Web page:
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Gulf Gasoline Weakens as Valero Plants Start After Hurricane

Sept. 4 (Bloomberg) -- Gulf Coast gasoline’s premium weakened for a third day as Valero Energy Corp. started the St. Charles and Meraux refineries in Louisiana that were shut for Hurricane Isaac.

The plants, shut Aug. 27 in preparation for the storm, have begun the restart process, Bill Day, a Valero spokesman, said in an e-mail. “It will be several days before all production units are online at the plant,” he said.

The premium for conventional, 87-octane gasoline in the Gulf Coast weakened 1.25 cents to 7.75 cents a gallon versus futures traded on the New York Mercantile Exchange at 12:06 p.m., according to data compiled by Bloomberg. Prompt delivery fell 0.35 cent to $3.0616 a gallon, the lowest since Aug. 21.

Phillips 66 restored power at its Alliance refinery in Louisiana, according to an e-mail statement from the company. Workers are starting the plant, which will take a couple weeks to reach normal rates, the company said.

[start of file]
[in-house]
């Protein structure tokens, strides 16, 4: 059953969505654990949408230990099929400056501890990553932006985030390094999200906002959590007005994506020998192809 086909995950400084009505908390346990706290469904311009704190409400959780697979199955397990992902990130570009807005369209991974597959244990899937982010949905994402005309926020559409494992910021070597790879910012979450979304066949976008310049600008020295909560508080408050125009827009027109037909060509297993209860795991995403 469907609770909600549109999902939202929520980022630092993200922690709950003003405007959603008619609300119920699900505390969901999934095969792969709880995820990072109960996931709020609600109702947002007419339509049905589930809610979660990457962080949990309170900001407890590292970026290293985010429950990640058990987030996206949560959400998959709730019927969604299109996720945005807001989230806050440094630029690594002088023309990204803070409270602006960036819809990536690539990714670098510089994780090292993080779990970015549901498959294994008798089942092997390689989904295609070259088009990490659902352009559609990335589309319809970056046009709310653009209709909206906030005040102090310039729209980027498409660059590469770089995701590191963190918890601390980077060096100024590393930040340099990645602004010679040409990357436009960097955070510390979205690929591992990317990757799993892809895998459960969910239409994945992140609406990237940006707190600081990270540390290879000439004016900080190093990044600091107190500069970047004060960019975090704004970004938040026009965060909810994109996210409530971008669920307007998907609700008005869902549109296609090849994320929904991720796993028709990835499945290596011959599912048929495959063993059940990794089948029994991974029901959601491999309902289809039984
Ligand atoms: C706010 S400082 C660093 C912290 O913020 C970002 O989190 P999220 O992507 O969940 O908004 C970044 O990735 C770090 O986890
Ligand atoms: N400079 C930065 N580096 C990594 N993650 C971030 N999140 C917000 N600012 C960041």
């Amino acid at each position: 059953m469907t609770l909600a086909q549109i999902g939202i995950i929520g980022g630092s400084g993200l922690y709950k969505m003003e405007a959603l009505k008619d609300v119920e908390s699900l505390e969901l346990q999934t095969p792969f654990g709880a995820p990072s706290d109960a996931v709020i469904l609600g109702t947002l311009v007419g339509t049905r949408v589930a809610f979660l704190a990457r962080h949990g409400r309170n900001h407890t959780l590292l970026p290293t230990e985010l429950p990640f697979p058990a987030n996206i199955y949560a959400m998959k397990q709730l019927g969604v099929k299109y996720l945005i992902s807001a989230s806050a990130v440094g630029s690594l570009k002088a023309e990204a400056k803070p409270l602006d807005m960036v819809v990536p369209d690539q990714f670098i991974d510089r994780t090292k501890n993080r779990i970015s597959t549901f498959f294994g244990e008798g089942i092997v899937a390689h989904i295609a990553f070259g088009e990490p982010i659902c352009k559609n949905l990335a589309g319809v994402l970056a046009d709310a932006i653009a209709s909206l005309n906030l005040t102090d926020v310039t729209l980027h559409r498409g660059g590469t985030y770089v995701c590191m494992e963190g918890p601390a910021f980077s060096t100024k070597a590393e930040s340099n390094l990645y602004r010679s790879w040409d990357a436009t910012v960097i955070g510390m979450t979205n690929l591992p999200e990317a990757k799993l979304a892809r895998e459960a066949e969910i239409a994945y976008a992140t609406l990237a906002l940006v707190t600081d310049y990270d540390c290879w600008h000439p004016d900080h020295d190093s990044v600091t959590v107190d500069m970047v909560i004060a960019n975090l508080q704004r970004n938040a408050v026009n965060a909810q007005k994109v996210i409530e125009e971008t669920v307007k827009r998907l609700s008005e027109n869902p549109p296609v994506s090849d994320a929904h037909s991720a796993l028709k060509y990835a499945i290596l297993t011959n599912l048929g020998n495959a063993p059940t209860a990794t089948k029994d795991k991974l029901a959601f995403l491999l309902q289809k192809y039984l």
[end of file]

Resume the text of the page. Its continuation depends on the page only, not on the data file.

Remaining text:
Placid Refining Co. has returned its Port Allen refinery in Louisiana to full rates after idling it before Isaac made landfall Aug. 28. The refinery returned to normal operations Sept. 2, Rafael Bermudez, a spokesman for the company, said in an e-mailed statement. The company idled the refinery Aug. 27.

The U.S. Energy Department last week approved a 1 million-barrel loan of crude oil to Marathon Petroleum Corp. to address shortages caused by Hurricane Isaac.

The loan of sweet crude oil will be returned within three months, plus premium barrels, which is similar to interest, the department said in a statement. Marathon can resume normal operations after running at reduced rates, Shane Pochard, a Findlay, Ohio-based spokesman, said in an Aug. 31 e-mail.

To contact the reporter on this story: Paul Burkhardt in New York at

To contact the editor responsible for this story: Dan Stets at

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